This post is an adaptation of one I originally wrote for Strength to Fight. A recent experience made me realize it’s worth repeating. Even when we know a conversation needs to be had we often feel stuck in our tracks. I will share three proven concepts that helped me get off the fence and start talking to my own kids about the dangers of porn. 

Shaking my hand he said, “That was so great. Thanks for talking about this. I just know it’s so important.”

This is the response I often get when I tell parents —Talk to your kids about porn. Tell them why it is dangerous— Everyone’s head nods in agreement.

“This is a really tough subject to bring up!” my new friend continues.

I nod empathetically, while encouraging him that he can do it.

“I know we’re going to have to deal with it soon enough.

“Yup, you are… Everyone today has to,” I repeat in my own head.

“Luckily our boy hasn’t come to us yet. I guess we’re ok for now.

Wait! What? Stop. Rewind

How did we go from “I know this is really important” to “I’m going to wait until my child comes to me” in one breath?

Had I been unclear? The presentation was short, but I hit all the key points. I review the list in my head:

  •      Pornography is harder to avoid than it is to find
  •      Nearly all children will be exposed before they enter high school
  •      By middle school, peer pressure to use pornography can be extremely high
  •      Even good kids will be curious about pornography
  •      Children ABSOLUTELY need to know from parents that pornography is harmful
  •      Children deserve to hear from parents the health benefits of saying no to pornography
  •      Children thrive when they know they can talk openly about important subjects 
  •      Most of all … START EARLY!

When I speak with any group of parents, my objective is to have them understand they are the key to their kids success. If they want to protect their kids from pornography then they have to talk with their kids about pornography —ideally before they are exposed.

So, if we know that we should talk with our kids about porn, how do get over the next hurdle and start doing it?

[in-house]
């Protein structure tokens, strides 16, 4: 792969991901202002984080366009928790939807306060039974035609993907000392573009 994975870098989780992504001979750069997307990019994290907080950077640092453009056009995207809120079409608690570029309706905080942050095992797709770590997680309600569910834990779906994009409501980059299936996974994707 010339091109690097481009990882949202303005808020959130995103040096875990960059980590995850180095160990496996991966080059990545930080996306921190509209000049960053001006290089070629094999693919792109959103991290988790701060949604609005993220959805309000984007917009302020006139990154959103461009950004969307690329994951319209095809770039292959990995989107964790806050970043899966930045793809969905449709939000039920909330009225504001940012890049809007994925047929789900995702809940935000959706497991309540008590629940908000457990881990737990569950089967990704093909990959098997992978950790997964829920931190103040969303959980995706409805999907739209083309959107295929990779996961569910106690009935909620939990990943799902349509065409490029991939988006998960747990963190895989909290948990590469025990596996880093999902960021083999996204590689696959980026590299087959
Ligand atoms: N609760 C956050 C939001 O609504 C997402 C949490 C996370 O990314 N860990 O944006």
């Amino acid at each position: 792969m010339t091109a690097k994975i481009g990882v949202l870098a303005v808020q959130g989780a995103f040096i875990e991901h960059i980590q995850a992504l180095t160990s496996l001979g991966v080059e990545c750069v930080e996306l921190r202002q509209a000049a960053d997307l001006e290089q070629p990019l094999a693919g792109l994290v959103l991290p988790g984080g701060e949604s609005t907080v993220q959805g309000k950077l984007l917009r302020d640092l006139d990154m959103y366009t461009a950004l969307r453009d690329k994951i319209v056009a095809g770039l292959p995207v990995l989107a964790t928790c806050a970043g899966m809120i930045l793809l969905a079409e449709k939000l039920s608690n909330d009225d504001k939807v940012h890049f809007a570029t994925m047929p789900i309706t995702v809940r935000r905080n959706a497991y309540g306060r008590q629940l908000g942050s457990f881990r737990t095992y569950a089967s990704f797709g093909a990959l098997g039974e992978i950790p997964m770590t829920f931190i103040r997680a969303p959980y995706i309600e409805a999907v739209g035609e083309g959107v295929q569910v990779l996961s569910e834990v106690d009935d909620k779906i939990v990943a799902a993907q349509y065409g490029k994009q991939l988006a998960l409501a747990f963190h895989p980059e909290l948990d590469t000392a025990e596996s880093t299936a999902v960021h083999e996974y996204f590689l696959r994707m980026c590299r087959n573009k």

Three proven concepts

I know where your coming from, I’ve been there too. To help me overcome my apprehension of tackling this subject, I had to start looking at the conversation differently. Below are three concepts which ultimately gave me the confidence I needed to talk openly with my own kids.

1. Admit out loud what feels uncomfortable

At first I had a hard time just saying pornography out loud. For many others this can be a real challenge too. Ask yourself, does it feel taboo or dirty to say it? If so, it may be wise to practice what you’ll say first. Ask your spouse or close friend to help you out. Kids are quick to pick up on negative cues. If they sense you are uncomfortable, they will be less likely to share with you their own concerns —now and in the future.

Fortunately, children are also very forgiving. Be upfront and honest about your insecurities. Your bravery alone will be inspiring to them. If you blunder through, they’re still going to stick with you on this one.  Find a quiet moment with each child. Explain outright that you would like to discuss pornography. It may surprise you how relieved they are that you are willing to bring it up.

Plus, it’s ok to add a bit of humour and laugh at the awkwardness of the situation. Let them know you will probably say something stupid along the way. It may take time to get comfortable talking about porn. That’s fine. Tell them you are willing to put yourself through any embarrassment because you love them so much.

Finally, let them know you would like to come back to this important topic regularly.

2. Appreciate the real cost of silence

Sometimes we worry that talking about pornography with kids could spark or renew a child’s interest in seeking out forbidden content. This is simply not true.

I used to get hung up on the idea that if I talked about these things too early, I would be robbing my kids of their innocence. Eventually it dawned on me that my silence was an open invitation for the media to step in and take my place. I will tell you that revelation shed a whole new perspective on the conversation. Check out this 30-second video from Educate Empower Kids that shows the power of mainstream media to influence our children.